The Waste Basket

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The Waste Basket

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Length: 38 pages25 minutes


Like countless millions before me, I was quite fascinated with Eliot's "Wasteland," and his "Love Song of J. Alfred Prufrock," and I sought to do a kind of tribute and parody of it. While I barely even quote more than a few words, here and there, from the poem, and while almost all of the work is actually "original," it seeks to bring the reader forward in history so that one could imagine Eliot traipsing the streets of Northern California after the year 2010.

I attempted to both copy his style in some places, and then to radically oppose it in others. I find that, whether I'm going with the author of "Wasteland," or going against him, still his "mood stamp" is all over this experimental piece. The goal of this experiment is to bring the reader into my life and to see the conflicts I live here in this time and place, and also to simultaneously attempt to speak it with an Eliot-like voice, (except where I disagree with, or have moments of not liking his voice, at which point I often go into a mode of outright mockery.) Putting these odd parameters around this project made me make a lot of decisions at each juncture. I'd read a bit of Eliot, then imagine him in my shoes a half century later, and see what sort of "compromise" writing I could come up which would ideally come half way between his way of expressing things and mine.

Coming from the San Francisco confessional school of poetry, mostly influenced by the 1990s style, I appear to the millennial reader after my time, or the more aged baby boomers before my time, as too negative and severe. Wildly, at the height of the time in which my style was more popular, audiences actually laughed all through works like this. But that has apparently all changed. In these times there is somehow a struggle with irony, parody, and satire, and a kind of humorlessness about cautiousness surrounding poetry. A kind of innocent and ultra-earnest literalism has set over the poetry establishment. This change of prevailing style took me out of the performing circles which have been purged of edginess, the former edginess now being replaced by a kind of obsession for safety and certainty, an atmosphere where the goal seems to be the banishment of uncertainty.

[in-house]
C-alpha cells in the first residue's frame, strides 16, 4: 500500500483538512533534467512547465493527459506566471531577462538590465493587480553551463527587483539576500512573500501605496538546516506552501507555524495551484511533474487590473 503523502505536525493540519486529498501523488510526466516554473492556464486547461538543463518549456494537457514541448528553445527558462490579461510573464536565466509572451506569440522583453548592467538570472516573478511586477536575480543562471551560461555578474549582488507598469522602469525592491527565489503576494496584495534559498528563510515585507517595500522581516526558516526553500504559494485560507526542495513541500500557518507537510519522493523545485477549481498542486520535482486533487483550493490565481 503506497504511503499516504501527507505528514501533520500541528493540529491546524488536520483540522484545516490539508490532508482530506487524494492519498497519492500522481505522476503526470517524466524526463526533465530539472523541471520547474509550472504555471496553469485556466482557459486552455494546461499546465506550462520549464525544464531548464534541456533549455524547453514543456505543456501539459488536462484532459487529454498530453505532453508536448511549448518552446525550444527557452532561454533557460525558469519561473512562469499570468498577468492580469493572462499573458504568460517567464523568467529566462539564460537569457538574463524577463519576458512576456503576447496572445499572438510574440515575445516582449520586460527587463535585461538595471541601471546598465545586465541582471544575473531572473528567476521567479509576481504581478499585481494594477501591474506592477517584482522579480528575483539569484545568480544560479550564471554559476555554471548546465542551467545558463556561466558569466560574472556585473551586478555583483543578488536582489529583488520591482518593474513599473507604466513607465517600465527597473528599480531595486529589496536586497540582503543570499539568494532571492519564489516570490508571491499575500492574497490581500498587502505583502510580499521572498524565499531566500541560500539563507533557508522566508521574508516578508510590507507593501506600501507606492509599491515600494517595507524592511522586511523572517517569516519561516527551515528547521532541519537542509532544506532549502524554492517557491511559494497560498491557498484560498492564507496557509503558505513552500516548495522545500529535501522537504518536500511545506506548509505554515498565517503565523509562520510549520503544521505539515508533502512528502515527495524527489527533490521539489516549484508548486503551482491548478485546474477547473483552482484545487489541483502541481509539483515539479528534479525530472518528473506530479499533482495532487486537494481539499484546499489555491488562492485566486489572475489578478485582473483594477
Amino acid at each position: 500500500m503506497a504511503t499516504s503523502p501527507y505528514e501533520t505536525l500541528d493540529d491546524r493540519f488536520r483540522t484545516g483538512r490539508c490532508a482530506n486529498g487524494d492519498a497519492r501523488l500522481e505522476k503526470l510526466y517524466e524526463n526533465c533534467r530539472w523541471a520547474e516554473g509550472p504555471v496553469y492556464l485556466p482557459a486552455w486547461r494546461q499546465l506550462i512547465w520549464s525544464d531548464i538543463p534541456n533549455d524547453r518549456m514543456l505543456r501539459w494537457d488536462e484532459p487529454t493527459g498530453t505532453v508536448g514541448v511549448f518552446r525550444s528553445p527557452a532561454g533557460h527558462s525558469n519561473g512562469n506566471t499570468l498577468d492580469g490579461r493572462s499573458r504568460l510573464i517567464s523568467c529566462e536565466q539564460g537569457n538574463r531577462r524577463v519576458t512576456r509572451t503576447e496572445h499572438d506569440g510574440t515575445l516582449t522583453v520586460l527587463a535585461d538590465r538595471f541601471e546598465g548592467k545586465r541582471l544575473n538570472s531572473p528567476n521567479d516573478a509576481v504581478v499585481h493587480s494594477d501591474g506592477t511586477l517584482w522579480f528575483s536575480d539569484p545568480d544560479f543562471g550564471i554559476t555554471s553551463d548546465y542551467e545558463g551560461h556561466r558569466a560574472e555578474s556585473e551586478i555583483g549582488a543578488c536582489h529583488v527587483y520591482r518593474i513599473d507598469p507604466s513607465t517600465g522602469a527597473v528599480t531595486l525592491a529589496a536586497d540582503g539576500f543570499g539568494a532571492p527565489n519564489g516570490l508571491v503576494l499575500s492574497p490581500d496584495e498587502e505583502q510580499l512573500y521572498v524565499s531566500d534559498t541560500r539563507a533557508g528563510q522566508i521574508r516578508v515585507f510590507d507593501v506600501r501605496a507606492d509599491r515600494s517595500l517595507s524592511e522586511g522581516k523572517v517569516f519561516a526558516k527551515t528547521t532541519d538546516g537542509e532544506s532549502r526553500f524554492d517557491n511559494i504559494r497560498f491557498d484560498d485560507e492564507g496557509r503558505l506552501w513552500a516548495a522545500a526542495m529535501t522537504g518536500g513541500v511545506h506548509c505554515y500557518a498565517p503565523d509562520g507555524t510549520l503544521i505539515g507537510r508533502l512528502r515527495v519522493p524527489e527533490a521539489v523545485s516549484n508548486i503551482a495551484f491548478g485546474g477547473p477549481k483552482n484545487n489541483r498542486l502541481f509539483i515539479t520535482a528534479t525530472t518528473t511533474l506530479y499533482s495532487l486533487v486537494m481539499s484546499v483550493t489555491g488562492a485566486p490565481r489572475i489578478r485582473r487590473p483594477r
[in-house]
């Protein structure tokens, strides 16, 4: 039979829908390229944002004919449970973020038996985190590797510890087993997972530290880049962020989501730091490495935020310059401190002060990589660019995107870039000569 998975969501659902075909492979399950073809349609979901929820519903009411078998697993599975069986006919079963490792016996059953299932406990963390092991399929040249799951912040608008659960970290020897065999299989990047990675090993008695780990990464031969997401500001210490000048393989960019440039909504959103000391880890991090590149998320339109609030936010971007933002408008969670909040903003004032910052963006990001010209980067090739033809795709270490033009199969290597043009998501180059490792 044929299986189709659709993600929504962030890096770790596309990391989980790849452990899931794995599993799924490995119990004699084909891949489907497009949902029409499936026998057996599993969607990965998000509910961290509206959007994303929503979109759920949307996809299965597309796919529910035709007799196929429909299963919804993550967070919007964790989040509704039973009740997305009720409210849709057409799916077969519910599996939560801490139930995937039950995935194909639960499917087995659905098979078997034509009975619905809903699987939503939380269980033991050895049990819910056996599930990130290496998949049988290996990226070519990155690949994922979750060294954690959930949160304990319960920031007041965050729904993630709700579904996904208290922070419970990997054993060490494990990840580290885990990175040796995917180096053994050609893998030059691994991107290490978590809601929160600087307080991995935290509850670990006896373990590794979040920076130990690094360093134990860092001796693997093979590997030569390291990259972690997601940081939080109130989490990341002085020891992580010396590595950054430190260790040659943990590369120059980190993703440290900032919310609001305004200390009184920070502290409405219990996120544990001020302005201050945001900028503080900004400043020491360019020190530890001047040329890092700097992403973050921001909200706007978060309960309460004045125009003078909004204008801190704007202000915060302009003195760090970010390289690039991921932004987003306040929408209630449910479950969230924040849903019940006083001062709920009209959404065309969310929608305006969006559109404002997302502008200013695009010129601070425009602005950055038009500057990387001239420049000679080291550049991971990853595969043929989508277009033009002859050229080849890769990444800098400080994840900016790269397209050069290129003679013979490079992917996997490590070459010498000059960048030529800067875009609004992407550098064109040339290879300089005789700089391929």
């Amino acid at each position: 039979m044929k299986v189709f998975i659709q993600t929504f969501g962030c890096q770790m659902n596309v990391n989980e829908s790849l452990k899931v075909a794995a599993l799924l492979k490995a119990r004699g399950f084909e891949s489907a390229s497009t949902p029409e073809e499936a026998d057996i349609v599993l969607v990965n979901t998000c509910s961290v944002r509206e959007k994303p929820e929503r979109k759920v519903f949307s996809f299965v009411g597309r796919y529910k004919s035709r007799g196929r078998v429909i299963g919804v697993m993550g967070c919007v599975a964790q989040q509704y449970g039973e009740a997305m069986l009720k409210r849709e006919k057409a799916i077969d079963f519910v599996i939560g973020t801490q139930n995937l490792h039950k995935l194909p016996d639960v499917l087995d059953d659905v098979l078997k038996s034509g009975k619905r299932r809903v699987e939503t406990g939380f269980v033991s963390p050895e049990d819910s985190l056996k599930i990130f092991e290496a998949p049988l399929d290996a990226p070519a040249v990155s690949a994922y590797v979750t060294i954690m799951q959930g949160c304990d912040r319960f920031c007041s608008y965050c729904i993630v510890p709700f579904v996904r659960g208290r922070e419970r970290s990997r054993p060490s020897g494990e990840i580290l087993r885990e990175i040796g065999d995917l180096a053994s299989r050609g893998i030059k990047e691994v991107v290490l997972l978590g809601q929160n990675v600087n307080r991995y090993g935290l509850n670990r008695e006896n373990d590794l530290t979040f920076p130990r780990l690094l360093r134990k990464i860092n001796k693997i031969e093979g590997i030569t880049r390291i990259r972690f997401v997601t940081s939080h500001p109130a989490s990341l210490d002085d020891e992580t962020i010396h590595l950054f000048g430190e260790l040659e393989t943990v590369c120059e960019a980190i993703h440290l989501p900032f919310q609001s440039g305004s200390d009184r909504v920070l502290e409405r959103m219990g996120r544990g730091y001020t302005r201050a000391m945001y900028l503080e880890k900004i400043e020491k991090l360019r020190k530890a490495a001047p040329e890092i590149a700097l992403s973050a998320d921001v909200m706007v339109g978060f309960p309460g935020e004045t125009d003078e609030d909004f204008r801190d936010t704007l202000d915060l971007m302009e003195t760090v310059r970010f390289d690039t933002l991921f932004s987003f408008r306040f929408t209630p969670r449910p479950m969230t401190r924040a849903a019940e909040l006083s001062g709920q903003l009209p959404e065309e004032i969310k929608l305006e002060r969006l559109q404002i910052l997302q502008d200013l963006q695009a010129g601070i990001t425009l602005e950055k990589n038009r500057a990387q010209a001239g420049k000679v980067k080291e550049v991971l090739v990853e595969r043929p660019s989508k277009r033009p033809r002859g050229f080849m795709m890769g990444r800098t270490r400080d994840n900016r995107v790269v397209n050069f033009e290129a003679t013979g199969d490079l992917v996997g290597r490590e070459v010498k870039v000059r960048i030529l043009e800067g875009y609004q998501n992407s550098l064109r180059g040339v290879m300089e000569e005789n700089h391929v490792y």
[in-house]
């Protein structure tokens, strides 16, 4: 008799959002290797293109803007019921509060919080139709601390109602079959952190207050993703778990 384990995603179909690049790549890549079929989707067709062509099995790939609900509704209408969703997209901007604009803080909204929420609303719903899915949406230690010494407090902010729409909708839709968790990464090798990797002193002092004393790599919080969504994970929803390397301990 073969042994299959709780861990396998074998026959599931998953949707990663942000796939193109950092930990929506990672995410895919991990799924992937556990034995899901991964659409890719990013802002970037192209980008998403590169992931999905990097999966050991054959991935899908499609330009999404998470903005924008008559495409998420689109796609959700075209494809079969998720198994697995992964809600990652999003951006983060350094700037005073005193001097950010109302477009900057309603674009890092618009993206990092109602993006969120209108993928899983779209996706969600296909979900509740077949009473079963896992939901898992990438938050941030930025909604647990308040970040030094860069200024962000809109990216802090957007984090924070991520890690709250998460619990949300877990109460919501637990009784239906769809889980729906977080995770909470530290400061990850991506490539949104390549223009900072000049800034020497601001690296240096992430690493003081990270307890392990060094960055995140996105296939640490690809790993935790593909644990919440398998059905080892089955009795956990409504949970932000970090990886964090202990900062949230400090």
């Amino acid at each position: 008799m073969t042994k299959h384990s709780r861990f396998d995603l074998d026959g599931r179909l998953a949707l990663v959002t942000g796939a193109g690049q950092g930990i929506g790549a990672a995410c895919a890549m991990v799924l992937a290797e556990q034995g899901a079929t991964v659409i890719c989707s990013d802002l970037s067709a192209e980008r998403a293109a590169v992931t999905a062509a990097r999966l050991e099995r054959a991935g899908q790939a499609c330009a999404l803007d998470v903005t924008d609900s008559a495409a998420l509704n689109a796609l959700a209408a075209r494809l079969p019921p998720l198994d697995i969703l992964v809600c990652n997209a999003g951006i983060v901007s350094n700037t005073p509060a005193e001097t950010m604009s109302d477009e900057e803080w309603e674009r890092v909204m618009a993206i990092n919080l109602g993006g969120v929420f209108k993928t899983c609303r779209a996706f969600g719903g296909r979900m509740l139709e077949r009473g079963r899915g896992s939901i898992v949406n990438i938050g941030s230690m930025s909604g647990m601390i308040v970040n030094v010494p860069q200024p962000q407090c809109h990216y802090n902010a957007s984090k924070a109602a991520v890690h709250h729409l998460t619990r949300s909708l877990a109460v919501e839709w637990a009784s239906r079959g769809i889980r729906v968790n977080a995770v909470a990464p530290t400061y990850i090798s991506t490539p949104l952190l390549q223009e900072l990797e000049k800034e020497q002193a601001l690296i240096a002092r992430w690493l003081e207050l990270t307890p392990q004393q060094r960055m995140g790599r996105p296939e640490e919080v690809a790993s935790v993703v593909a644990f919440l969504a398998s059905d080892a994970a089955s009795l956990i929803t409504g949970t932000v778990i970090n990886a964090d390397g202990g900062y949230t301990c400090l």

If there is any prevailing religion now, it would neither be Christianity, nor Islam, (nor does Atheism prevail now). Instead certainty-ism is the all-consuming faith, the obsession with certainty merely undergoing a change of costume once in a while. This work, if one is looking for certainty, won't help your quest much. The work is admittedly meant to make you a little nervous and to disturb the complacent and controlled and orthodox messages now disseminated by virtually every major school of thought, whether political, religious, literary or romantic. In spite of all these disclaimers, I hope a few of you will make this poetic journey with me, and, if luck permits it, have a few laughs along the way.

After writing the work in poetic verse form, I then folded the formerly individual lines back into regular prose paragraphs, not only because my poetry verges on prose, but also because I like the way the paragraphs flowed in ebook formats.

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